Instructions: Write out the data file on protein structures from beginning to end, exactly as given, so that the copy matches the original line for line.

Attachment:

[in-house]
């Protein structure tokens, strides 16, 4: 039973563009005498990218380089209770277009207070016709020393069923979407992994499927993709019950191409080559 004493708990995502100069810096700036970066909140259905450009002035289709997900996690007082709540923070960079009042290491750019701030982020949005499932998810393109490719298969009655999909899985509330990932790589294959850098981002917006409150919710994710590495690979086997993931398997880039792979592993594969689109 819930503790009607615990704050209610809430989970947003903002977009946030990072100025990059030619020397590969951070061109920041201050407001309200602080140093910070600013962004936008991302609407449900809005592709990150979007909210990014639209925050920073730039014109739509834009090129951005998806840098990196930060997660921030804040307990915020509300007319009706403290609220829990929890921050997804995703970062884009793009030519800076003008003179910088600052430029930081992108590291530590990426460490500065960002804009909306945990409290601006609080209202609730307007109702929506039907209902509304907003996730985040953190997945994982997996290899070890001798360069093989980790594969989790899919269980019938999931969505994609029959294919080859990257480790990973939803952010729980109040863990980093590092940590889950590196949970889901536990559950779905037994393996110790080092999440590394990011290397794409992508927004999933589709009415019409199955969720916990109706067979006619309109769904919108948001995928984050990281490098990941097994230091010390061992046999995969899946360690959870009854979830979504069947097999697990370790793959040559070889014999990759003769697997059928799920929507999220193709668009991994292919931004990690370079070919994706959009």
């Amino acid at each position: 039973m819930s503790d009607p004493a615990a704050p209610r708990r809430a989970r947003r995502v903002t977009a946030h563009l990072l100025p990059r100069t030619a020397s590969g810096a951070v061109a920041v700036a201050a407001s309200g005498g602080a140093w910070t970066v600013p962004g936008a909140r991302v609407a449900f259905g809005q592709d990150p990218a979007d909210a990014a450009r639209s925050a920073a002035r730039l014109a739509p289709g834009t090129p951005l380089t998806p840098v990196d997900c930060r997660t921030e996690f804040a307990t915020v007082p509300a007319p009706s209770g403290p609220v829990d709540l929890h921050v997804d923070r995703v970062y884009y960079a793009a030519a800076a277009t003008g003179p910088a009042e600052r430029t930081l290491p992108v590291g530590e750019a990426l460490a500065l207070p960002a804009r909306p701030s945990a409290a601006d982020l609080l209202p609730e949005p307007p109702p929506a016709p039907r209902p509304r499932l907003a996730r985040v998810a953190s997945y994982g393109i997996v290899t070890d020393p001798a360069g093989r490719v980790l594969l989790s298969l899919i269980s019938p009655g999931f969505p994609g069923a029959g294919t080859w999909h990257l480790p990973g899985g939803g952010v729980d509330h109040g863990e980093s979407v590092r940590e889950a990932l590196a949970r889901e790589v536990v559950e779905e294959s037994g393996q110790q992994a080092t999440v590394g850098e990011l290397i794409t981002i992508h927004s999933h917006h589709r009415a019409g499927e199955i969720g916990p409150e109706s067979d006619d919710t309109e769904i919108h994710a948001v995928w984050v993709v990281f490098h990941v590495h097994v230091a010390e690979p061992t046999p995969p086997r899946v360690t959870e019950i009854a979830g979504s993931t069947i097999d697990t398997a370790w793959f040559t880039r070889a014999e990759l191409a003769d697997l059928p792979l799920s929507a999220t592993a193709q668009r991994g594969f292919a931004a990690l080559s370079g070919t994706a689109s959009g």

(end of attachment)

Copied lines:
[in-house]
């Protein structure tokens, strides 16, 4: 039973563009005498990218380089209770277009207070016709020393069923979407992994499927993709019950191409080559 004493708990995502100069810096700036970066909140259905450009002035289709997900996690007082709540923070960079009042290491750019701030982020949005499932998810393109490719298969009655999909899985509330990932790589294959850098981002917006409150919710994710590495690979086997993931398997880039792979592993594969689109 819930503790009607615990704050209610809430989970947003903002977009946030990072100025990059030619020397590969951070061109920041201050407001309200602080140093910070600013962004936008991302609407449900809005592709990150979007909210990014639209925050920073730039014109739509834009090129951005998806840098990196930060997660921030804040307990915020509300007319009706403290609220829990929890921050997804995703970062884009793009030519800076003008003179910088600052430029930081992108590291530590990426460490500065960002804009909306945990409290601006609080209202609730307007109702929506039907209902509304907003996730985040953190997945994982997996290899070890001798360069093989980790594969989790899919269980019938999931969505994609029959294919080859990257480790990973939803952010729980109040863990980093590092940590889950590196949970889901536990559950779905037994393996110790080092999440590394990011290397794409992508927004999933589709009415019409199955969720916990109706067979006619309109769904919108948001995928984050990281490098990941097994230091010390061992046999995969899946360690959870009854979830979504069947097999697990370790793959040559070889014999990759003769697997059928799920929507999220193709668009991994292919931004990690370079070919994706959009």
């Amino acid at each position: 039973m819930s503790d009607p004493a615990a704050p209610r708990r809430a989970r947003r995502v903002t977009a946030h563009l990072l100025p990059r100069t030619a020397s590969g810096a951070v061109a920041v700036a201050a407001s309200g005498g602080a140093w910070t970066v600013p962004g936008a909140r991302v609407a449900f259905g809005q592709d990150p990218a979007d909210a990014a450009r639209s925050a920073a002035r730039l014109a739509p289709g834009t090129p951005l380089t998806p840098v990196d997900c930060r997660t921030e996690f804040a307990t915020v007082p509300a007319p009706s209770g403290p609220v829990d709540l929890h921050v997804d923070r995703v970062y884009y960079a793009a030519a800076a277009t003008g003179p910088a009042e600052r430029t930081l290491p992108v590291g530590e750019a990426l460490a500065l207070p960002a804009r909306p701030s945990a409290a601006d982020l609080l209202p609730e949005p307007p109702p929506a016709p039907r209902p509304r499932l907003a996730r985040v998810a953190s997945y994982g393109i997996v290899t070890d020393p001798a360069g093989r490719v980790l594969l989790s298969l899919i269980s019938p009655g999931f969505p994609g069923a029959g294919t080859w999909h990257l480790p990973g899985g939803g952010v729980d509330h109040g863990e980093s979407v590092r940590e889950a990932l590196a949970r889901e790589v536990v559950e779905e294959s037994g393996q110790q992994a080092t999440v590394g850098e990011l290397i794409t981002i992508h927004s999933h917006h589709r009415a019409g499927e199955i969720g916990p409150e109706s067979d006619d919710t309109e769904i919108h994710a948001v995928w984050v993709v990281f490098h990941v590495h097994v230091a010390e690979p061992t046999p995969p086997r899946v360690t959870e019950i009854a979830g979504s993931t069947i097999d697990t398997a370790w793959f040559t880039r070889a014999e990759l191409a003769d697997l059928p792979l799920s929507a999220t592993a193709q668009r991994g594969f292919a931004a990690l080559s370079g070919t994706a689109s959009g």